You can't just arrive at the airport with a one-way ticket and stay. You need to have an immigrant visa to do so - and they aren't exactly easy to get. You either need to find a company that will sponsor you for permanent residency, find a company that would be willing to transfer you to their US office (provided they have one), or be married to a US citizen or LPR (this is for the US; I don't know Canadian immigration regulations).

Without a visa, you will be granted 90 days (as you probably know since you are allowed a Visa Waiver). If you apply for a visitor visa, you will get 180 days. That's it. You are not allowed to work with such a visa but you can purchase property, of course. Immigration will also limit how many times a year you can enter - in other words, perpetual tourism is not an option, either.

Thus, while it's certainly nice to dream about a life in the West, you need to make sure that you can actually make this a reality. Otherwise, you are just wasting time trying to figure out what location would best fit you without ever being able to move there.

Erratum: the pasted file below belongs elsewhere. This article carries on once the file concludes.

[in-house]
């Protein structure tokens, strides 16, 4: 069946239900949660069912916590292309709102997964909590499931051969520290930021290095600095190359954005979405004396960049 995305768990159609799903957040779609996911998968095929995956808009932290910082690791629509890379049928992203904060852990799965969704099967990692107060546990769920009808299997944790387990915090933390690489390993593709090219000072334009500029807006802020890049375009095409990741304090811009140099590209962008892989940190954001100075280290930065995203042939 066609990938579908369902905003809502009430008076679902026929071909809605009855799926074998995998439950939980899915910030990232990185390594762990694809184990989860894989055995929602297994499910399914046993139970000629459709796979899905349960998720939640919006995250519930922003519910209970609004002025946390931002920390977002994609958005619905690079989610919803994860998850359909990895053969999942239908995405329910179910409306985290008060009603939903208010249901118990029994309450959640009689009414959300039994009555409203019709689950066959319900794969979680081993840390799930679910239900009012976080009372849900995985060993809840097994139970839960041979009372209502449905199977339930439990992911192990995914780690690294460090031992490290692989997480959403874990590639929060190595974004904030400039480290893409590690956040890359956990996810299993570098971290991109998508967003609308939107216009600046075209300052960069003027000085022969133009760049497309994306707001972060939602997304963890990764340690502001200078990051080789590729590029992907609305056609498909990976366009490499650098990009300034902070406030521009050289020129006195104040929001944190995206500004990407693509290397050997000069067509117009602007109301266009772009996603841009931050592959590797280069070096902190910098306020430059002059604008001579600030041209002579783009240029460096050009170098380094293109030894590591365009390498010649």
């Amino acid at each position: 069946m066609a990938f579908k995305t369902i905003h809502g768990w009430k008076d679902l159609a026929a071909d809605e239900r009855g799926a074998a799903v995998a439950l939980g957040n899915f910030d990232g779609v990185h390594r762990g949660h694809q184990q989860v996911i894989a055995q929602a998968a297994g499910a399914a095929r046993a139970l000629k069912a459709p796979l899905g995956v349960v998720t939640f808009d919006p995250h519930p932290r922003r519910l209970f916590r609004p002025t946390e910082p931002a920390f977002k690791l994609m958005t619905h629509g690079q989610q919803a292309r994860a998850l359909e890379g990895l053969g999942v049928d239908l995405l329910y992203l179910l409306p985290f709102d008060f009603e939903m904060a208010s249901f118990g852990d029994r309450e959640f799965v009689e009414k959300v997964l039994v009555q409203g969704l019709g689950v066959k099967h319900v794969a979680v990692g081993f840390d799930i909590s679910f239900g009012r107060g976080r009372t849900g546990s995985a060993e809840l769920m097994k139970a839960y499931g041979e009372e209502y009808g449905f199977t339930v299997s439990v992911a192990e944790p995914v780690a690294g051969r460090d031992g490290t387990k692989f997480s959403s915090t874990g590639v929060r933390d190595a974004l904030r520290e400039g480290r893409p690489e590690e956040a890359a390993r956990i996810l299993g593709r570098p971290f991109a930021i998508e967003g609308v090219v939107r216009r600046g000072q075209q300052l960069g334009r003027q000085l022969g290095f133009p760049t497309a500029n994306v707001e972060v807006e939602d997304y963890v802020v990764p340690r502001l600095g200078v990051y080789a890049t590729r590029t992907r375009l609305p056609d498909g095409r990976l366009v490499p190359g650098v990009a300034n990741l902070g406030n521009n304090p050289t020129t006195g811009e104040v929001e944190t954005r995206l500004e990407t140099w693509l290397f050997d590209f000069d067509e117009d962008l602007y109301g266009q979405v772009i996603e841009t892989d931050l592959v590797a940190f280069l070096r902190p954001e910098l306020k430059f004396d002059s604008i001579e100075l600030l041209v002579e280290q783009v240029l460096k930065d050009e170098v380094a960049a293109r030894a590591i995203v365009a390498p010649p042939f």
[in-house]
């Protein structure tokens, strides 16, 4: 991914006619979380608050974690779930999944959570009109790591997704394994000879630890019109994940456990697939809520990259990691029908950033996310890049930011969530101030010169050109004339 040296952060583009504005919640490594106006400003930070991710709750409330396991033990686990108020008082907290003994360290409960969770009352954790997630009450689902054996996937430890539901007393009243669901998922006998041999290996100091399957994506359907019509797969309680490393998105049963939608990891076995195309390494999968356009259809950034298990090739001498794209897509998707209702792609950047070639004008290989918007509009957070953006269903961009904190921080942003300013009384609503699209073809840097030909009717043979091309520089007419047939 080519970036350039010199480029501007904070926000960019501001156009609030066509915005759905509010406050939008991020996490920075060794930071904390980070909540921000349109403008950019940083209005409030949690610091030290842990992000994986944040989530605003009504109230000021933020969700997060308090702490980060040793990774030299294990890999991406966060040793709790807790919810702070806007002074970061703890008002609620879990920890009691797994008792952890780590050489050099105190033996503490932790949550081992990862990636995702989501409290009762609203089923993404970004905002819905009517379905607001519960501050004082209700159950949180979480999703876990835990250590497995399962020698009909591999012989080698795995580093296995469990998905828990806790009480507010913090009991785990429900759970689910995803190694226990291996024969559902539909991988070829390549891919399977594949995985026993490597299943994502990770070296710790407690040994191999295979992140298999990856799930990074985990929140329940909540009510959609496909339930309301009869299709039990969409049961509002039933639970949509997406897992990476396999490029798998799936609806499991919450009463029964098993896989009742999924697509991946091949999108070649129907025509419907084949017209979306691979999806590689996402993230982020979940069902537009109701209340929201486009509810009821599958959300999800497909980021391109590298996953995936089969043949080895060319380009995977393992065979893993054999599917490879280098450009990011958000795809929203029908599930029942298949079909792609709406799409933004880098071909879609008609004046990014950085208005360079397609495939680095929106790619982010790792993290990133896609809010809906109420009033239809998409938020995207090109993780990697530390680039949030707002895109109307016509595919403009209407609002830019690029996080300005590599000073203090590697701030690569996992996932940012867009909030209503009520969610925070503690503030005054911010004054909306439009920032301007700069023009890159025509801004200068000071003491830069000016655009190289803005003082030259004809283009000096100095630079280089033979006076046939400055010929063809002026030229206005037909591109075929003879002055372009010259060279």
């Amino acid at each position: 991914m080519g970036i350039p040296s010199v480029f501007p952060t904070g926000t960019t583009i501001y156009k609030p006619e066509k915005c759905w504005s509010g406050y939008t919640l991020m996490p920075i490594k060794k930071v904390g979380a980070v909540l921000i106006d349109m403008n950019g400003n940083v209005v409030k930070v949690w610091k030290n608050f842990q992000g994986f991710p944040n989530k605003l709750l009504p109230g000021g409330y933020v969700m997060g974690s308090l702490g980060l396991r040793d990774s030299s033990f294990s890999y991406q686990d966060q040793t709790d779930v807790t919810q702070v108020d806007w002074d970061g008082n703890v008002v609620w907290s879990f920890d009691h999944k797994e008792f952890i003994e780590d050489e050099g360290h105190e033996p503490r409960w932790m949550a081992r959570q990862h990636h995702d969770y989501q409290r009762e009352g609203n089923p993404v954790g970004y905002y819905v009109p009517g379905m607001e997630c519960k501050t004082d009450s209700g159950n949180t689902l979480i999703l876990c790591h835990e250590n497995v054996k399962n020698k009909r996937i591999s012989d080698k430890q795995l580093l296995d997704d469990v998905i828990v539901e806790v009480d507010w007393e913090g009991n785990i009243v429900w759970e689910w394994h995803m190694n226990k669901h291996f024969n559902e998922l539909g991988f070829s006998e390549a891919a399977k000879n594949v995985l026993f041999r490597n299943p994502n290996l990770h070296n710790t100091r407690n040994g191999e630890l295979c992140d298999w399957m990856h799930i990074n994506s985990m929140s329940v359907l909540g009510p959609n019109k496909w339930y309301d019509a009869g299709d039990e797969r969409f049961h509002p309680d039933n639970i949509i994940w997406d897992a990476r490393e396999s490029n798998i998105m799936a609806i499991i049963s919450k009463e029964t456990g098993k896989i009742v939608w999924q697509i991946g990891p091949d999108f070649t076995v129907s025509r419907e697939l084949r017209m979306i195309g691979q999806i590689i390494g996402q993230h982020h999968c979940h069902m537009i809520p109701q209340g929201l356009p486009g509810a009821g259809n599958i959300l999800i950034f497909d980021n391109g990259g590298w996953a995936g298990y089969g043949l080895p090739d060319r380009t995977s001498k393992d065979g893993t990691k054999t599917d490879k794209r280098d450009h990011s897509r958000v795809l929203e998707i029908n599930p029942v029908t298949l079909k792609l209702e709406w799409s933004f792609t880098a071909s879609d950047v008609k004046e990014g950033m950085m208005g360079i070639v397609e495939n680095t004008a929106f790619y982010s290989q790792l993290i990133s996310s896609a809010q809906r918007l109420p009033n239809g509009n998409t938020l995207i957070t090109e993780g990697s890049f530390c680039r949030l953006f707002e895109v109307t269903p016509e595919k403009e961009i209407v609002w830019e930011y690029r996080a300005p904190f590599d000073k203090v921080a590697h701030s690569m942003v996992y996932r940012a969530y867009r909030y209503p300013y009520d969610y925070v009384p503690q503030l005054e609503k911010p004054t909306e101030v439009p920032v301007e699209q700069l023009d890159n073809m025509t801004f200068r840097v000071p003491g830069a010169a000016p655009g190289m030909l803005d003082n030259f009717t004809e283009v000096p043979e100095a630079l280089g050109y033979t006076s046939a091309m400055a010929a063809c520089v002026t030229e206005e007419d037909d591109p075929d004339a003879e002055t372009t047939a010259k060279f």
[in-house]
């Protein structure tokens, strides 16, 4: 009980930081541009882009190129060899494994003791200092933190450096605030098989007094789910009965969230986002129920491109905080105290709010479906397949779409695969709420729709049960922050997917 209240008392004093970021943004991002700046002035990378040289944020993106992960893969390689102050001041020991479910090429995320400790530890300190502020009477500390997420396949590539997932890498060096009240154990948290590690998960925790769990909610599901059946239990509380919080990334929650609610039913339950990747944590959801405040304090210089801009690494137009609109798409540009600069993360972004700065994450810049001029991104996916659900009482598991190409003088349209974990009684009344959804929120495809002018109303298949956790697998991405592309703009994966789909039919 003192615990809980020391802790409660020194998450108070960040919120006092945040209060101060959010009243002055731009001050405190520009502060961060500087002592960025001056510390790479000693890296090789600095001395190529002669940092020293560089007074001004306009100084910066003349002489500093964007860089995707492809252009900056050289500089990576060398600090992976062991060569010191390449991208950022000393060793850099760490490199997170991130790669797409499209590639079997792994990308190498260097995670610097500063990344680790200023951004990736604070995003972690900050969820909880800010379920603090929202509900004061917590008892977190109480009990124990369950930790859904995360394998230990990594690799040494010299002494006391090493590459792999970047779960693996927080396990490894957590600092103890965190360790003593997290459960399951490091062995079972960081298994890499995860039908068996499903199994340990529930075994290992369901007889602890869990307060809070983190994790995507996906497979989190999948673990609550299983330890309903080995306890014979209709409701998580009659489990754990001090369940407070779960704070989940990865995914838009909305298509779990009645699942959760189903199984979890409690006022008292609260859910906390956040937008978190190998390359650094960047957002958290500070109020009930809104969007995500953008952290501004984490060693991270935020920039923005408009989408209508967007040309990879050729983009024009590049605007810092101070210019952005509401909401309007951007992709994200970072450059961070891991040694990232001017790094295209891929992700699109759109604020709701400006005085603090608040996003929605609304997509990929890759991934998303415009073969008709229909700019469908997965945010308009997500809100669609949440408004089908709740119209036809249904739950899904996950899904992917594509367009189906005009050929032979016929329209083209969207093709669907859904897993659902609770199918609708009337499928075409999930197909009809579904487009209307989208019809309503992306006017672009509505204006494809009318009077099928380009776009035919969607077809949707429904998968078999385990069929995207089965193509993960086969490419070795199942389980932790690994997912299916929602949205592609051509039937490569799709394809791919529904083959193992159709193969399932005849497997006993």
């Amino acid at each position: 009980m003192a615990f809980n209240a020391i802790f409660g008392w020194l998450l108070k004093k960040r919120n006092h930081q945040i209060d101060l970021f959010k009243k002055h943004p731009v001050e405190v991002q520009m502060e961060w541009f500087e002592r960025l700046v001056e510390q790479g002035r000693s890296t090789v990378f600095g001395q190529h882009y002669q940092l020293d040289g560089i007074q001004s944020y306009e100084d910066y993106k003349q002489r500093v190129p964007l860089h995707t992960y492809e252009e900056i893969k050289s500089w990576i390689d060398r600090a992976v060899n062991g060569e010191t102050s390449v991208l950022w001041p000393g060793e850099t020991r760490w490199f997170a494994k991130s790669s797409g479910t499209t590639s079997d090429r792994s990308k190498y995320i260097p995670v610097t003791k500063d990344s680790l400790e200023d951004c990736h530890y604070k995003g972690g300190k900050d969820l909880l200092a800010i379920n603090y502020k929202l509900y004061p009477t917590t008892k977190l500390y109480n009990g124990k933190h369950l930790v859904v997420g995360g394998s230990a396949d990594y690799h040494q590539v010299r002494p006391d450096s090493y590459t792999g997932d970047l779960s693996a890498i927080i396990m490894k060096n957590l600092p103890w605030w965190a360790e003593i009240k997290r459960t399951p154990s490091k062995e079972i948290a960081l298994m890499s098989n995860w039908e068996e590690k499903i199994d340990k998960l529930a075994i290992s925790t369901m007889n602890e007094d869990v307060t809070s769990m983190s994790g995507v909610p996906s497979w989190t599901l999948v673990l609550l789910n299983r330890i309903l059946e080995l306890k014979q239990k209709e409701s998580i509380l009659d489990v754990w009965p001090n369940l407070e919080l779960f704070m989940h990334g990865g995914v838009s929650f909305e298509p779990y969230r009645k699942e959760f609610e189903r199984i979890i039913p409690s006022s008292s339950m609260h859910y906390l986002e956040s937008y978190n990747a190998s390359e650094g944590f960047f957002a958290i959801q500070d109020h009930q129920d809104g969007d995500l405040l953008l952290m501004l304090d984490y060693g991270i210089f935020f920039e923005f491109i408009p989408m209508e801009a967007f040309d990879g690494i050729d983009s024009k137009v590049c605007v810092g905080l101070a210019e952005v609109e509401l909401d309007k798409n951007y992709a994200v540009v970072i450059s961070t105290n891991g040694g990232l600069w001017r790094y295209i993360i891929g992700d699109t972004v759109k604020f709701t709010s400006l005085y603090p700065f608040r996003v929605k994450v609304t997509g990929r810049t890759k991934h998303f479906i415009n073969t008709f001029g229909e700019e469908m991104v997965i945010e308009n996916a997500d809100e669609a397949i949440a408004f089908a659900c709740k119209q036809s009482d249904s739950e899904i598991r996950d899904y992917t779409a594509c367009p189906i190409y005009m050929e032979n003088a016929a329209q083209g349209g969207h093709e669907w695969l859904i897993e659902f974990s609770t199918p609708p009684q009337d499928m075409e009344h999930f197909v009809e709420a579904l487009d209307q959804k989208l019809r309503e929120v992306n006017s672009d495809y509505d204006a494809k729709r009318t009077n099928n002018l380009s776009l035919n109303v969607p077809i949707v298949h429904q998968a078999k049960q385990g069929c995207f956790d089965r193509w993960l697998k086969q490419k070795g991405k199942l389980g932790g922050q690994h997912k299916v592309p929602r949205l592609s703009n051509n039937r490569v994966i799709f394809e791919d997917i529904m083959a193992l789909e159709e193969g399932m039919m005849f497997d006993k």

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Old 09-01-2011, 05:06 PM
 
Location: Girona, Spain
12 posts, read 23,222 times
Reputation: 13
Yes, I understand that it is difficult to enter the USA. Canada is indeed easier to get in so I've read but still difficult.
But now my question is: how do all those first-generation asians(and other immigrants) get into Canada/US who don't even speak proper English (no offense)?, and there are many. Do they all have phd's in rocket science or whatever, or are they all rich? I have my own company back in Holland with 10 employees working for me. I'm not the poorest guy in Holland. I have studies. I speak 6 languages including English and French(although it's a little rusty). Holland has good relations with both Canada and the US so that should make it easier to get in, shouldn't it?